old MRS index + new flatfiles compressed + new MRS Index + temp files + BLAST indices = 
980 + 190 + 1100 + 100 + 50 = 2429 Gb = 2.4 Tb

At the end of the version EMBL 111 indexing process, only 1.3 Tb will be left permanently on disk, which shows the efficiency of MRS: an uncompressed version of all the flatfiles will be more than that.  That´s why I state a minimum of 2 Tb disk space is required for now. Factor in the increase of datasets on a yearly basis and any hosting of your own datasets and you will need to dedicate 9 -10 Tb in a nice hardware disk controller that can support nested RAID, on a single volume/partition/filesystem, in order to ensure that you remain production ready for the next couple of years. I would go either for RAID 50 or RAID 60.

Moving on to RAM requirements, well the more RAM you have, the better for you. However RAM is not always as inexpensive as disk space, so the very minimum requirement you should have is 32 Gb of RAM. Why? Well, take a look at the screenshot below.

This terminal 'top' command screenshot shows the EMBL data indexing process (mrs-build) grabbing a 21Gb RAM chunk, on a system with 32 Gb of physical RAM. MRS large dataset indexing is a very RAM hungry process. Thus, if you want the server to be able to be responsive (queries) and/or crunch more than one index in parallel, you should really have more than 32 Gb of RAM plus an adequate amount of swap. 

Finally, 8 cores could do for doing one thing at the time. Again, as we RAM, the more the better, however if you have at least 16 cores, you should be able to ensure that you should serve adequately a small group ( <= 20 ) of users. 

One final thing you should note about MRS is that the index generation process is not scalable CPU and I/O wise. You can have at most up to 8 cores to build the index of a large dataset.  This means that if you want to generate the index of large datasets, it is not worth launching multiple mrs index building processes in parallel. This will not speed up things.  In contrast, MRS queries can scale. This means that user queries can be executed in parallel and dealt effectively if your system is loaded with lots of CPUs/cores RAM and a capable disk controller.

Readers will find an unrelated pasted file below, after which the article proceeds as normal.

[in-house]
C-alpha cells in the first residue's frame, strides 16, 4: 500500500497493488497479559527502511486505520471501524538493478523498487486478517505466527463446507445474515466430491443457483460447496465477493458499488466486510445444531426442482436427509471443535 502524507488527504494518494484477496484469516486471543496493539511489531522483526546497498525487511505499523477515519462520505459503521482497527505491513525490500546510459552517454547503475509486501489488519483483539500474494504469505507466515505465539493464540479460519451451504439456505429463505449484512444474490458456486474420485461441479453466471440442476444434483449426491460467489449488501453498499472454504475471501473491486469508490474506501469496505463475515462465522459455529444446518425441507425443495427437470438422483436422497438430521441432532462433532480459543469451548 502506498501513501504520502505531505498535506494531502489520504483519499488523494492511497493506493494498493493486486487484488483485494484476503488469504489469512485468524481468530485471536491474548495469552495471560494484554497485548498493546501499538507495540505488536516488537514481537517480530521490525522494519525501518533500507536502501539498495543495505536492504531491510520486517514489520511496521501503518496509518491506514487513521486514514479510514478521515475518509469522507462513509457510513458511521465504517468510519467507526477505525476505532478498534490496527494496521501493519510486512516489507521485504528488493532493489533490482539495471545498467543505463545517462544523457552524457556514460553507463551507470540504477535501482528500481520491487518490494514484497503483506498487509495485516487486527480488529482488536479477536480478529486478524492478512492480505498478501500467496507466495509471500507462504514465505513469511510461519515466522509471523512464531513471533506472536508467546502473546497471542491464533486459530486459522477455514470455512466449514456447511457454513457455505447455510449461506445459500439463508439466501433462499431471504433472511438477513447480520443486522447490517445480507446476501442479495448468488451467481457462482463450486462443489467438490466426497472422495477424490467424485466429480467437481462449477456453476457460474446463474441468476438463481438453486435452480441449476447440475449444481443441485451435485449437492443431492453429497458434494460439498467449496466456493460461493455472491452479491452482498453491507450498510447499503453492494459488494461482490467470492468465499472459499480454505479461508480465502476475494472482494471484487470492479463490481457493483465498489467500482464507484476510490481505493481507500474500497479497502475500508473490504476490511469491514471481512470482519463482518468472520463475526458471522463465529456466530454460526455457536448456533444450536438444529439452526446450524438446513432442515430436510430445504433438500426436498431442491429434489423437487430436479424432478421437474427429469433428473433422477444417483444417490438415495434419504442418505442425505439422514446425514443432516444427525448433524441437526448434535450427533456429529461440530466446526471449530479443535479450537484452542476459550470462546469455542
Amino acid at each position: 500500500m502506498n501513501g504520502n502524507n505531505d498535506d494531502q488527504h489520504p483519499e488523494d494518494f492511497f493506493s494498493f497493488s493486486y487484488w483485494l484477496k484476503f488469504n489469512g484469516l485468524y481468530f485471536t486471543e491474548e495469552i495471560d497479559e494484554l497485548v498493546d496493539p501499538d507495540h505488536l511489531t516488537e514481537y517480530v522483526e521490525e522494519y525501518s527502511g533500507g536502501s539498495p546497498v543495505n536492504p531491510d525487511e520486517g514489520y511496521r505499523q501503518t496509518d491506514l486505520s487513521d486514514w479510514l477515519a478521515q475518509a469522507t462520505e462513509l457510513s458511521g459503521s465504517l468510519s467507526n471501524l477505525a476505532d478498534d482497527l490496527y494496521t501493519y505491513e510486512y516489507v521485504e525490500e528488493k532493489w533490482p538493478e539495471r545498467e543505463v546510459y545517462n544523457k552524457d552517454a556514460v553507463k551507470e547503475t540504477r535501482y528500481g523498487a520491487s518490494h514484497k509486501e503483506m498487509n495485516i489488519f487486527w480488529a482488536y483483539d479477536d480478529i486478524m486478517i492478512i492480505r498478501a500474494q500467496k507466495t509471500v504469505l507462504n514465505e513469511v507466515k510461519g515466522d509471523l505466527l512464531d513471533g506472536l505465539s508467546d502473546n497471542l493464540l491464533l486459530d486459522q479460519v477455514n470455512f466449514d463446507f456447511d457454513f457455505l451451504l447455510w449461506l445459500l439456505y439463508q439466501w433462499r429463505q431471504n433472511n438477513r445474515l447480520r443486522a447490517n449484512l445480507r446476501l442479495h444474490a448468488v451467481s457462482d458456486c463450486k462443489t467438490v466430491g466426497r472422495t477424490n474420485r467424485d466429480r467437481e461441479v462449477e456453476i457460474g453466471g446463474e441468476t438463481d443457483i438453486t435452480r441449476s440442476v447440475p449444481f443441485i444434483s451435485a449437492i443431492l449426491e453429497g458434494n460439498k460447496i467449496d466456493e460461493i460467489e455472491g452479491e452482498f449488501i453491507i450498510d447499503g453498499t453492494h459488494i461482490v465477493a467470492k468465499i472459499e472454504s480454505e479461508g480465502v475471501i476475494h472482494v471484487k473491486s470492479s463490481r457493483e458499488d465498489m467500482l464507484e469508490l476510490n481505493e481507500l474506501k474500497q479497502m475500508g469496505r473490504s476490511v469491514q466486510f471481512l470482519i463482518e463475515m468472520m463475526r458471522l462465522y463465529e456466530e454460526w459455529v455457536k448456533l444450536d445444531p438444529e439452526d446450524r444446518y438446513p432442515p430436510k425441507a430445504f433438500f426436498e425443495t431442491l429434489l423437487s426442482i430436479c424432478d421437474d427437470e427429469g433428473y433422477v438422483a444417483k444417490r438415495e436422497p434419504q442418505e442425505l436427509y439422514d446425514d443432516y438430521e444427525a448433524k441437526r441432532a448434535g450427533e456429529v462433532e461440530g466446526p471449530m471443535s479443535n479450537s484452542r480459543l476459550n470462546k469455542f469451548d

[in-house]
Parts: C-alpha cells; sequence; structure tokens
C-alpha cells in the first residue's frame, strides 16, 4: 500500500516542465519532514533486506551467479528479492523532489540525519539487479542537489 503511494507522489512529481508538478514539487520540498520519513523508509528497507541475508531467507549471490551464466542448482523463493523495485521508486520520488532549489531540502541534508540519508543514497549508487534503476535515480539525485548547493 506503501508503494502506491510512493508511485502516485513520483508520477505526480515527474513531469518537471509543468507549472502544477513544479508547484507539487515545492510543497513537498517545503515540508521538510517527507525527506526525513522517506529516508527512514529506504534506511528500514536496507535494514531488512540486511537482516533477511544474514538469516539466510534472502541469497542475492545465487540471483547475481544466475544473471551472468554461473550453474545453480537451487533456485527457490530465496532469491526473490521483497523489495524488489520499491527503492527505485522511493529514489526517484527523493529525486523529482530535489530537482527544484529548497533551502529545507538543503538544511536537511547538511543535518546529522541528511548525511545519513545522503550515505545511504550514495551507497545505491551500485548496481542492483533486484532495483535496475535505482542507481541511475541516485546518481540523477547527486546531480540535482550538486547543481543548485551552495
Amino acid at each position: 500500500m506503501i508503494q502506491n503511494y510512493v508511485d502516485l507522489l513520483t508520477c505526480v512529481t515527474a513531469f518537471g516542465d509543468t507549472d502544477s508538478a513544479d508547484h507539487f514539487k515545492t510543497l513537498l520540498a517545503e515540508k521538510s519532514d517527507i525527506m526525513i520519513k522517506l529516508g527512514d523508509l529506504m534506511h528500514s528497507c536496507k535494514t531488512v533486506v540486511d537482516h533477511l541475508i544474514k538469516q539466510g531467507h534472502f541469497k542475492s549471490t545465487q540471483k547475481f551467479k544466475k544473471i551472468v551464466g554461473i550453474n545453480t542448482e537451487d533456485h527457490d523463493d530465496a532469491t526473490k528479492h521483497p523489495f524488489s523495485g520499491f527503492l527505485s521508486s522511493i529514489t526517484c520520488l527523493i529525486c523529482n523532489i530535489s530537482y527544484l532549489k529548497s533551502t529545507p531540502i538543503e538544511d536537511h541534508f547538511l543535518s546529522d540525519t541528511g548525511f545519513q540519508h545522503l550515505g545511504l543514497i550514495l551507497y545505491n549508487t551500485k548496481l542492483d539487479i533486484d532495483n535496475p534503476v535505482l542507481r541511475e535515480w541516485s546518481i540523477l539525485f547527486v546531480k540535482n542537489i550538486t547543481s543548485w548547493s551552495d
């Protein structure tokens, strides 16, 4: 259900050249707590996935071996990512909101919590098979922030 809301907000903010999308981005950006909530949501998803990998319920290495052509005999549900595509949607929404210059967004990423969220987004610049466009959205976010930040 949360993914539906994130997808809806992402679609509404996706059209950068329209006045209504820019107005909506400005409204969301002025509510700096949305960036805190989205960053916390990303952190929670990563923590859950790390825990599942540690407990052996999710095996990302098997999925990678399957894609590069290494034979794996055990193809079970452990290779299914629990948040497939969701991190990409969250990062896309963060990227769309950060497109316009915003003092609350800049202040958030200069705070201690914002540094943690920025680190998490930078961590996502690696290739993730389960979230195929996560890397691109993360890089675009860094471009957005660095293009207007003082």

In the next part (Part 2) of the article series, we will be setting up an MRS v5 server.


  1. here are a couple of observations for the .deb package of MRS v5 :

    1) ubuntu-specific dependancies in the .deb package: perlapi-5.10.1-ubuntu? ಠ_ಠ

    2) what is so special about 5.10 ? why can't we use 5.12?

    3) the /etc/init.d/mrs-ws script distributed with the .deb package does not a) check to see which user started it 2) use the start-stop-daemon to become the mrs-ws user. inst

    5) /var/lib/mrs : ug+rwx g=rx , even if you chmod the damn directory to u=rxw go=rx . which means there is a cronjob somewhere which makes sure it is 775. why on earth does the group need writing priviledges?

    also the author has not really specified if it is a "best practice" (bliah :P ) for people to log in as the mrs-ws user in order to do developmet. i got a couple of people who demand direct access to the shell in order to develop applications. and as the helpful guy i am , i provide the access for them...

  2. George, all these are valid points and questions. I shall address them in part II, which explains the installation.